HC Deb 18 February 1920 vol 125 cc864-7
19. Lieut.-Commander KENWORTHY

asked the First Lord of the Admiralty if he will state what British naval forces are now in the Baltic and Black Seas, respectively; what naval restrictions on the movements of merchant ships in those seas are in force; and whether His Majesty's ships have taken part, or are taking part, in the fighting between the Bolshevists and General Deniken's forces on the Black Sea coasts?

The FIRST LORD of the ADMIRALTY (Mr. Long)

The answer to the first part of the hon. and gallant Member's question is—

In the Baltic, four light cruisers, and eight destroyers.

In the Black Sea, two battleships, three light cruisers, seven destroyers, and one sloop.

But in either area the number varies constantly.

As regards the blockade, the policy is as already announced by my right hon Friend, the Prime Minister; but owing to local conditions, there may be some delay in carrying it out in the Black Sea.

As to the last part of the question, our forces have been supporting General Deniken. They are at present employed in evacuating women, children, and wounded, from those regions which are being overrun by Bolshevists.

Lieut.-Commander KENWORTHY

Is it a fact that when the Bolshevist Army entered Odessa they were fired on by our ships, and did not this take place just at the time that the Prime Minister was making a pacifist speech in this House?


In reply to the first part of the hon. and gallant Member's question I have no information; and as to the second part I think his description of the speech of the Prime Minister is singularly inaccurate.


Are we to understand that the blockade still exists or does it not exist?


I think the best advice I can give to my hon. and gallant Friend is to listen to my answers.


In view of the raising of the blockade and the massacres in Cilicia would it not be possible to take some of our fleet from the Black Sea and send it to the Cilician coast to prevent the massacre of Armenians?


The force we have at present in the Black Sea is fully occupied. I can assure the hon. and gallant Member that our naval forces, wherever they are at present, have all the work they can do before them and it would be impossible to detach a portion of them in that way for this particular duty. It would be necessary to send out fresh forces if the duty he suggests were undertaken.


In view of the change of policy, is it necessary to keep this fleet in the Black Sea?


Yes. The change of policy has boon effective in the Baltic, but in the Black Sea there must be delay in carrying it out, and until the conditions are altered it would not be possible to detach any part of the force.

Lieut.-Commander KENWORTHY

Is our fleet in the Black Sea still under the orders of the Russian Admiral and obeying the orders of General Denikin?


The Black Sea Fleet is under the orders of the Commander-in-Chief of the Mediterranean.

36. Mr. SWAN

asked the First Lord of the Admiralty what is the strength of the British Fleet in the Black Sea; whether it is engaged in active operations against any enemy and, if so, whom; and, if not, what is the object of its stay in those waters?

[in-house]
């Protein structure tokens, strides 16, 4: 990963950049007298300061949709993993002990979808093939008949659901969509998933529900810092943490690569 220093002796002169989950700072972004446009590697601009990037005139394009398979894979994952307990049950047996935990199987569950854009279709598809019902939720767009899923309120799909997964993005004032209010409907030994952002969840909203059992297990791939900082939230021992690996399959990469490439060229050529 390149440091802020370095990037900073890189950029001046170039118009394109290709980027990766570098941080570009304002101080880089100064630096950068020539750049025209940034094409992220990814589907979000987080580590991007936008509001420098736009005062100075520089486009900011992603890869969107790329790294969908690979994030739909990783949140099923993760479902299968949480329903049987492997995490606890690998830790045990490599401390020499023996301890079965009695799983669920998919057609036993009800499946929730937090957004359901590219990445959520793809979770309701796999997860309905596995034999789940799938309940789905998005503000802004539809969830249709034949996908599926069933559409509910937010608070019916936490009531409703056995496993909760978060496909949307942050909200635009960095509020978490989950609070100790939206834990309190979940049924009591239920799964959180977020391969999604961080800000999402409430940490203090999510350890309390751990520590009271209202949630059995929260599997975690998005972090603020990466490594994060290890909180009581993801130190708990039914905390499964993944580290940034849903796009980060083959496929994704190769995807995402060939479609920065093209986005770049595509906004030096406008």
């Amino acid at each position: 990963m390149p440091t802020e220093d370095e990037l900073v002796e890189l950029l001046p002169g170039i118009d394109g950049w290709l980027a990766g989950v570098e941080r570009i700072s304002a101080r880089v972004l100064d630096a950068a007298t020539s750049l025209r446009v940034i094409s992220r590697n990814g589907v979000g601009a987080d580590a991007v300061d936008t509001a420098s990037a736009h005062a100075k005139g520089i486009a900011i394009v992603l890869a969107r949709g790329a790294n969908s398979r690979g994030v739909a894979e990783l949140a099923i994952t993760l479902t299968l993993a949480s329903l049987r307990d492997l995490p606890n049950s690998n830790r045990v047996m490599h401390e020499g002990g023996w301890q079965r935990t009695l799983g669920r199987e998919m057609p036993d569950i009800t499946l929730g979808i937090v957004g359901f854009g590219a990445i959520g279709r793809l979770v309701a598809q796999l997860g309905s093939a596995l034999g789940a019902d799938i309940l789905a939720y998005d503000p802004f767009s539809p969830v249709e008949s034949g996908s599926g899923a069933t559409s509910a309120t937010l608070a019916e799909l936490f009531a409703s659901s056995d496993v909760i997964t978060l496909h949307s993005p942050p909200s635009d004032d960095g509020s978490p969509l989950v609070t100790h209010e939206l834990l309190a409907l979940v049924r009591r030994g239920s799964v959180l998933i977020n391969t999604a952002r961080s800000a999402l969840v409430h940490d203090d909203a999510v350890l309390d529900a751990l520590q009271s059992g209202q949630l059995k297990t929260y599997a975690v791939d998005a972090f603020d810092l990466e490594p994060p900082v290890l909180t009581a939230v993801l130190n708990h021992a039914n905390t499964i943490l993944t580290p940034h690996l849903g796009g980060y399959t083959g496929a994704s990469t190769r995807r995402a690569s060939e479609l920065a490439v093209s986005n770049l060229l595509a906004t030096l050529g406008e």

The strength of the British Fleet in the Black Sea, is—

  • 2 battleships,
  • 3 light cruisers,
  • stroyers, and I sloop.
These vessels are not (engaged in active operations against any enemy, but are employed in support of the British troops at Batoum, in safeguarding the British Mission with General Deniken, and in affording protection to the women, children, and wounded, in districts which are being overrun by Bolshevists. Moreover, I should add that, inasmuch as a state of war still exists between this country and Turkey and Bulgaria, the necessary precautions during an armistice period cannot be relaxed.


Is the right hon. Gentleman aware that we were told the other day by the Prime Minister that the British troops had been withdrawn from Batoum?


I think the hon. Gentleman is wrong. What the Prime Minister said was that they were intended to be withdrawn, which is very different from saying that they had been withdrawn.


The Prime Minister said they had been withdrawn. I read the Report very carefully.


Surely that would be a misapprehension. It has been decided to withdraw the troops and the withdrawal has begun, but it has not been completed, and so long as any remain at Batoum, it is the duty of the Navy to protect them.

Commander BELLAIRS

Is it not the case that these ships have been instrumental in saving thousands of lives?


Very probably so.

Sir DONALD MACLEAN (by private notice)

In view of the gravity of the information which the Leader of the House has given us in regard to Constantinople, what is the earliest date he can allocate for a discussion of the matter, rather than by the very unsatisfactory method of question and answer?


Docs my right hon. Friend mean a discussion with regard to Constantinople or the Armenian question?


I mean Constantinople, but of course that links up the Armenian question.


As regards the Armenian question, we have taken all possible means to obtain information. The amount of information which we have is very small and very unreliable. The best plan of my right hon. Friend would be to put a motion on the paper, and I will see whether it is possible to give time.